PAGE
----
Samsung’s Genome Idea Adds Personal Touch To Olympics

It six degrees of separation meets London 201 – Samsung’s social Olympics campaign aims to allow fans to create their own individual story about how they connect to the Olympic movement.


Samsung, a global Olympic sponsor for the 2012 Summer Olympics in London, is launching a multiplatform social media campaign designed to personalize the Olympic experience for viewers. Leveraging Facebook Connect, the initiative is being promoted online and through traditional media platforms.


Based around a downloadable app, the initiative (dubbed the ‘US Olympic Genome Project’), aims to enable Facebook users to create a “family tree” that shows how users are connected to athletes on the US Olympic team.


Those who sign up can see what they have have in common with past, present and future Olympians and then share that information with their friends on Facebook.


The app will also allow fans to raise their Olympic Games “status” or profile by creating new athlete connections, completing actions such as “checking in” at real-world Olympic events, and more. These might be related to their hometown, high school, or university


Furthermore, Team USA athletes can use the platform to share information about themselves, raise awareness of their sport, keep devoted fans up to date on their training and even raise funds to support their Olympic and Paralympic Games efforts.




This idea certainly works It works in parallel with the company’s umbrella 2012 marketing campaign’s “Everyone’s Olympic Games” strapline.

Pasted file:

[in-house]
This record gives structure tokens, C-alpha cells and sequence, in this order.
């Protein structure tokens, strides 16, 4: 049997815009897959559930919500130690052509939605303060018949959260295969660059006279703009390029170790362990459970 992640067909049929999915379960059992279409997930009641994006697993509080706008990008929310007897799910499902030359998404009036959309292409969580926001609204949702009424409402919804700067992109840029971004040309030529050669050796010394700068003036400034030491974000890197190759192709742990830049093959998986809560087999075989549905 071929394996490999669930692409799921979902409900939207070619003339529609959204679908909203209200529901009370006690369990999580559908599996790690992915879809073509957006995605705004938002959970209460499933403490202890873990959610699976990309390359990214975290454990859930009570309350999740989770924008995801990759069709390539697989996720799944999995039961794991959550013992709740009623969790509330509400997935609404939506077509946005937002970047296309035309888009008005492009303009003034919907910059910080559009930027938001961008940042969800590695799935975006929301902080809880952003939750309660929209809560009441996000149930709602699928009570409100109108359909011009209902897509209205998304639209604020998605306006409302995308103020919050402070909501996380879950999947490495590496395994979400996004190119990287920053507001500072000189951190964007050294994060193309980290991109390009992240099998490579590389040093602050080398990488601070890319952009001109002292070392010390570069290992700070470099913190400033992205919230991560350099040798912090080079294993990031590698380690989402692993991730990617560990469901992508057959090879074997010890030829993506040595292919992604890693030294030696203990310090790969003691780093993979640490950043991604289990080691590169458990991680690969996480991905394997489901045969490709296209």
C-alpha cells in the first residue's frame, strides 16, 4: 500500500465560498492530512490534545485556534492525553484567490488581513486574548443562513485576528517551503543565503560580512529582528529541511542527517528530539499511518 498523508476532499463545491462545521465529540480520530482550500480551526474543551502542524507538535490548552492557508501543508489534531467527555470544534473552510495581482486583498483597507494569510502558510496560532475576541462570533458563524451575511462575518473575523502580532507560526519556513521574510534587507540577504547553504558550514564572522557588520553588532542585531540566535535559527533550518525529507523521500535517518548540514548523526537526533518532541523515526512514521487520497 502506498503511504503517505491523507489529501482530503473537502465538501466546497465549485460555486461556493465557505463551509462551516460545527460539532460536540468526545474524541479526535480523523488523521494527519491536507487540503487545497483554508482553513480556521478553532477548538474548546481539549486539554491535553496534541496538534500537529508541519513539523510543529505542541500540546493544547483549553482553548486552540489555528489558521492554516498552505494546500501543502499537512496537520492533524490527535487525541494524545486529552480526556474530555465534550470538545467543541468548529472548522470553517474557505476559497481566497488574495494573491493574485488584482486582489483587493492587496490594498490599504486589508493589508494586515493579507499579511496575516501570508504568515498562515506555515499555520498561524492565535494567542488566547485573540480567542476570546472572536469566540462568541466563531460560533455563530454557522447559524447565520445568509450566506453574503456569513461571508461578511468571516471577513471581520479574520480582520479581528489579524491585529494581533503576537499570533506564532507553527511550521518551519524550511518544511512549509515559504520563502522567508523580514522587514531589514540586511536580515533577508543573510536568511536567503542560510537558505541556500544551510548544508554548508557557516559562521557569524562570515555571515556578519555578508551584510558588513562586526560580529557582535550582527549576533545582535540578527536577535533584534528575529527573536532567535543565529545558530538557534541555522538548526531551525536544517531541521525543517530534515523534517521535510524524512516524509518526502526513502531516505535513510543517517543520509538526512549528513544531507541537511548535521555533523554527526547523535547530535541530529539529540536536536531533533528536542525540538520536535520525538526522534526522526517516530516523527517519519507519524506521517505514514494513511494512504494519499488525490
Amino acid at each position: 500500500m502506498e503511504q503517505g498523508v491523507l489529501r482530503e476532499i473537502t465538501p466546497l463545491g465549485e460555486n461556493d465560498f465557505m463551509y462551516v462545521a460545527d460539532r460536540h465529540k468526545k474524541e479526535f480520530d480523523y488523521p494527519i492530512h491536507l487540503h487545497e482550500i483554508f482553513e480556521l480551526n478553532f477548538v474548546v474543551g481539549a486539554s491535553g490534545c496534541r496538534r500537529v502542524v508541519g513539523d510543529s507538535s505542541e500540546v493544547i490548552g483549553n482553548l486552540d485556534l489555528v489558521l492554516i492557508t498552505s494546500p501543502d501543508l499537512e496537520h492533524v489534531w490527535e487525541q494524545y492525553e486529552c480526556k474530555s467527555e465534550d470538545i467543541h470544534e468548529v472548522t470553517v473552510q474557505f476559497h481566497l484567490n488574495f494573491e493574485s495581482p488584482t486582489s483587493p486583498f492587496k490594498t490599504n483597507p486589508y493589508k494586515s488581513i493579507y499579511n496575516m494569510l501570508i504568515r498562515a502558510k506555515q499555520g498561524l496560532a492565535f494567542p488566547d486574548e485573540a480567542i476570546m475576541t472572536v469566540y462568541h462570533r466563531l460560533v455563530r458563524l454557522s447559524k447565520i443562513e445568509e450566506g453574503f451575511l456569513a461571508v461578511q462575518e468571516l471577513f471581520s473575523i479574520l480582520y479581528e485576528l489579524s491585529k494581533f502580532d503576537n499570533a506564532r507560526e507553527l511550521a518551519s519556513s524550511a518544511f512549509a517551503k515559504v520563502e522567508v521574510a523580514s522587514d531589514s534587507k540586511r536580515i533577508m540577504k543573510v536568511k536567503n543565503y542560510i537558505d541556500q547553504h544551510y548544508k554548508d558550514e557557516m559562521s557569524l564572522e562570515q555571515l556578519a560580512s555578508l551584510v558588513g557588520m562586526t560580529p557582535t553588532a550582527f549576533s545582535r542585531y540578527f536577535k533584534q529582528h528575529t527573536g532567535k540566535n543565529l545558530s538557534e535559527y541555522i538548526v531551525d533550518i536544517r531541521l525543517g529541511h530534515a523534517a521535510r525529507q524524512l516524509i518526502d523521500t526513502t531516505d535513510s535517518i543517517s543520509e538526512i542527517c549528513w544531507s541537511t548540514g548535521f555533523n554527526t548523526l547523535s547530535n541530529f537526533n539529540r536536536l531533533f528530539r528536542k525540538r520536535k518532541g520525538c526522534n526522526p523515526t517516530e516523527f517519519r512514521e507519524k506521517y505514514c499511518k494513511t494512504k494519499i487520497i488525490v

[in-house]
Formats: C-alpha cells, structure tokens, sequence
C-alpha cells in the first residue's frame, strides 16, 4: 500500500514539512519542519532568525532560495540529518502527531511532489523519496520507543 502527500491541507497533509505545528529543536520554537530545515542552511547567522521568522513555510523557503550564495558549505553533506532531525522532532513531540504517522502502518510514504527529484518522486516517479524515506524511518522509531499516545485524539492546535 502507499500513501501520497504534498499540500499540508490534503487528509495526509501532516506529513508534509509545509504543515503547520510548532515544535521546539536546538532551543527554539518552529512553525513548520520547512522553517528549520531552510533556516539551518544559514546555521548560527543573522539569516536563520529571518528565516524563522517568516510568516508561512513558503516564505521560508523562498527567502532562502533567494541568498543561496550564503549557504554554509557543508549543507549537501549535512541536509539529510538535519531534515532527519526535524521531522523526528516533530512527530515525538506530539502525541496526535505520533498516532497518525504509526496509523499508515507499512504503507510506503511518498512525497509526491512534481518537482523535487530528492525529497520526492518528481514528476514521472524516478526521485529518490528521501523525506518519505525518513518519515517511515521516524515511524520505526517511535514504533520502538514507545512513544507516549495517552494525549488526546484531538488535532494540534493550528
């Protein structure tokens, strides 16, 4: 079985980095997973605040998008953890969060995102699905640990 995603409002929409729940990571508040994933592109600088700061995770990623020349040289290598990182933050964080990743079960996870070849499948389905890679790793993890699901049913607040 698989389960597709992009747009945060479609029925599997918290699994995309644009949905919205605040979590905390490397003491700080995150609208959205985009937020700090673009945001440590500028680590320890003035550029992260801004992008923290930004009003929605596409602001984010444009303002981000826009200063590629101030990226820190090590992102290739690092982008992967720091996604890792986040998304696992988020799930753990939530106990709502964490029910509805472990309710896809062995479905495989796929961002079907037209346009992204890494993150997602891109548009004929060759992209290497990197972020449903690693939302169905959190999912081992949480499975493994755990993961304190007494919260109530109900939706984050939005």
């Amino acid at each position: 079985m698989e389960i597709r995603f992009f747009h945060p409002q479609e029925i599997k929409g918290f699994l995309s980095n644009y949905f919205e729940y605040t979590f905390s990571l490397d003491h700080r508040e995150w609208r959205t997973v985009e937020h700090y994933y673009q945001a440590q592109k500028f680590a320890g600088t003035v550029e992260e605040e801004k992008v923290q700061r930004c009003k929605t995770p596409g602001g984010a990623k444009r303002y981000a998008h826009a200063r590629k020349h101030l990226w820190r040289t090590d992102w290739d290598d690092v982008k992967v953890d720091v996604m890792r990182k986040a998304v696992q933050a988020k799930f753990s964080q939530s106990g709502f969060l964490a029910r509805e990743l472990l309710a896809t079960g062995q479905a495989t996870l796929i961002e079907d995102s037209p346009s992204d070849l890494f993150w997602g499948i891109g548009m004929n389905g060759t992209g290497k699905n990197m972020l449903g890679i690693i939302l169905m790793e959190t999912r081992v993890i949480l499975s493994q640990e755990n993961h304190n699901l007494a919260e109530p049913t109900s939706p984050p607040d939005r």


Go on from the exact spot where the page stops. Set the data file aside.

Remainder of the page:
The genome scheme has digital at its core and is based around connecting athletes to fans and fans to one another. To creative personal, direct connections and experiences that are communal and participative.


Samsung’s chief marketing offer says that the thinking behind this initiative is that today’s marketers have to “recalibrate” the traditional 360 degree marketing model, which puts the brands at the centre of the communications strategy, surrounded by numerous touch points that consumers come into contact with a on a regular basis.


He argues that consumers are more involved than ever before, and thus, marketers need more dynamic communications plans. Media platforms have to be created in a way that enable consumers and brands to both create and tell their stories.


Samsung, a TOP IOC Partner of the Olympic Movement, kicked off its Olympic activation early last year when David Beckham unveiled the brand’s Olympic marketing logo. This logo, oddly titled Samsung Olympic Visual Identity System (SOVIS), is being used on all its London 2012 campaigns and advertising, including its sponsorship of the Torch Relay (for which it is a Presenting Partner).


The company, which is focused on solidifying its Olympic sponsorship in its major markets, has been associated with the Games for almost 25 years (dating back to their backing of the 1988 Seoul Olympics). The brand has been the Official Wireless Telecommunications Partner of the International Olympics since 1998.







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